RAP ON: Does using AI aid learning? There is certainly promise.

By Regan A.R. Gurung, Associate Vice Provost and Executive Director of the Center for Teaching and Learning and Professor of Psychological Science, Oregon State University

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It seems like the world is divided into two main groups of people. There are those who think a lot about artificial intelligence (AI) and grapple with how best to have their students use it while they use it themselves. There are also those who have heard enough about AI to want to ensure students never use it. There are still several academics in both camps who have not played with AI (anecdotal data suggests they are disproportionately in the second group). While no one should be a fan of wanton academic dishonesty or flagrant unsanctioned AI aid on assignments, fears of AI use for cheating distract us from bigger issues.

Yes, the ethical use of AI is important, but there are others as well. I have an overarching framework for thinking about AI which serves as my guide for AI use just as my teaching philosophy guides my course design and instructional methods. Incorporating many key considerations and student learning, I try and get a F.E.A.L for AI. This Faster, Ethical, Accurate, Learning (F.E.A.L., Gurung, 2023) model is one easy way for me to assess whether AI should be used for an assignment or activity. I ask four main questions. Will AI make the task faster?  Would AI use be ethical? Is the output accurate? Will it influence learning? A recent article provides some interesting answers to the perhaps the most important question, how does AI use influence learning?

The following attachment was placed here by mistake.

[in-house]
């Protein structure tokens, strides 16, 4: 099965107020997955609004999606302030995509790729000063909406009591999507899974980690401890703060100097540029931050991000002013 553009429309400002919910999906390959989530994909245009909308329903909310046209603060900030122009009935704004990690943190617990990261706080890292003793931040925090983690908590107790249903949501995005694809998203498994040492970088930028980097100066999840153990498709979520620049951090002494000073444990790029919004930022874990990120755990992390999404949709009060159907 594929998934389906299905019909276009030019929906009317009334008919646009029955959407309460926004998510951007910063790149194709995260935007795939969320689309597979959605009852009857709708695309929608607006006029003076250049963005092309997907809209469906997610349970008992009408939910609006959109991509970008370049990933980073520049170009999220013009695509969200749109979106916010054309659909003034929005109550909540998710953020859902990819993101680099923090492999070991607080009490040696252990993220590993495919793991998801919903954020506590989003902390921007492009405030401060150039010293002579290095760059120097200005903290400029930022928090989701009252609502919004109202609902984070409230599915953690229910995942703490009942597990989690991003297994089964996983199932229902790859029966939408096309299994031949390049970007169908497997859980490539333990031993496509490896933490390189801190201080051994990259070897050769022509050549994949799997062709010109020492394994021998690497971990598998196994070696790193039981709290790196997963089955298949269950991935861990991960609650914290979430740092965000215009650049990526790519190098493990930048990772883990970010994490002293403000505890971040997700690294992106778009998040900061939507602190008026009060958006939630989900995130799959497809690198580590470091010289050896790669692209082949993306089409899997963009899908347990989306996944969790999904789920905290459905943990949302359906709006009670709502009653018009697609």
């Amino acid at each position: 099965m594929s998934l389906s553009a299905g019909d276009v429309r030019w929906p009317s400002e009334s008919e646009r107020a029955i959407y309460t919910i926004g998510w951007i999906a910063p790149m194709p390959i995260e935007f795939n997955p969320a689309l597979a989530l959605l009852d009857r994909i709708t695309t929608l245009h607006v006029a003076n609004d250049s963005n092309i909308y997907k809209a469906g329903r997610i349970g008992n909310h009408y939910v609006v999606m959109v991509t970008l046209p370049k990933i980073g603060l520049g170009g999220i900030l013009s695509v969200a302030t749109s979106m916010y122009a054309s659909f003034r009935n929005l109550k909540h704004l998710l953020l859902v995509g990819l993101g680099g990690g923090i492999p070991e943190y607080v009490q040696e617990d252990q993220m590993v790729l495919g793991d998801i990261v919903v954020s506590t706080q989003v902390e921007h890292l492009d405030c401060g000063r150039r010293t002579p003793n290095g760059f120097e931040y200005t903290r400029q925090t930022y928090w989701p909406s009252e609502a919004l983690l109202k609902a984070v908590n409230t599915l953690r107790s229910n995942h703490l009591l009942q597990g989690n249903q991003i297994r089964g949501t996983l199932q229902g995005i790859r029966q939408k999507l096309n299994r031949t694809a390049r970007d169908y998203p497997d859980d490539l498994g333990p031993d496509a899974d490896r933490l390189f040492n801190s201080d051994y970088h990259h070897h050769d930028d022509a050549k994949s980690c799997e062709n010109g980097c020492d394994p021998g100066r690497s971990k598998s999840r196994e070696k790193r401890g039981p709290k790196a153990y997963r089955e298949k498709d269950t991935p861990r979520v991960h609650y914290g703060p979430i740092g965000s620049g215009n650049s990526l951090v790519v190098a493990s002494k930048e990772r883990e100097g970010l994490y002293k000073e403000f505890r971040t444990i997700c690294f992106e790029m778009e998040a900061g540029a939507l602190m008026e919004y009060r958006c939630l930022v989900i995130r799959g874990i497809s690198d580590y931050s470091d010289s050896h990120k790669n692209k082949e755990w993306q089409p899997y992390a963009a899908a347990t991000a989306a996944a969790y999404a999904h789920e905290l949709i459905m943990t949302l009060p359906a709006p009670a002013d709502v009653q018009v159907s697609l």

What was done? 

Wu and Yu (2024) conducted a meta-analysis of research on Chatbots, statistically combined the results from different studies. AI chatbots or conversational agents such as ChatGPT, interact with the user incorporating a range of AI techniques such as natural language processing, machine learning, and neural networks. The chatbot can save your input and questions (prompts) and learn from previous input to provide better output. The article examined various databases and found studies where chatbots were used to improve learning, defined as the extent to which student gain and apply valuable skills (p.13). They found 1387 potential documents and after removing those that did not have experimental designs, lacked statistical information, did not measure learning, were written in a language other than English, were irrelevant or incomplete, focused on 24 articles. A sample experimental design from one of the studies used (Lee et al., 2022) is shown below (Figure 1). Students interacting with the AI are shown in Figure 2.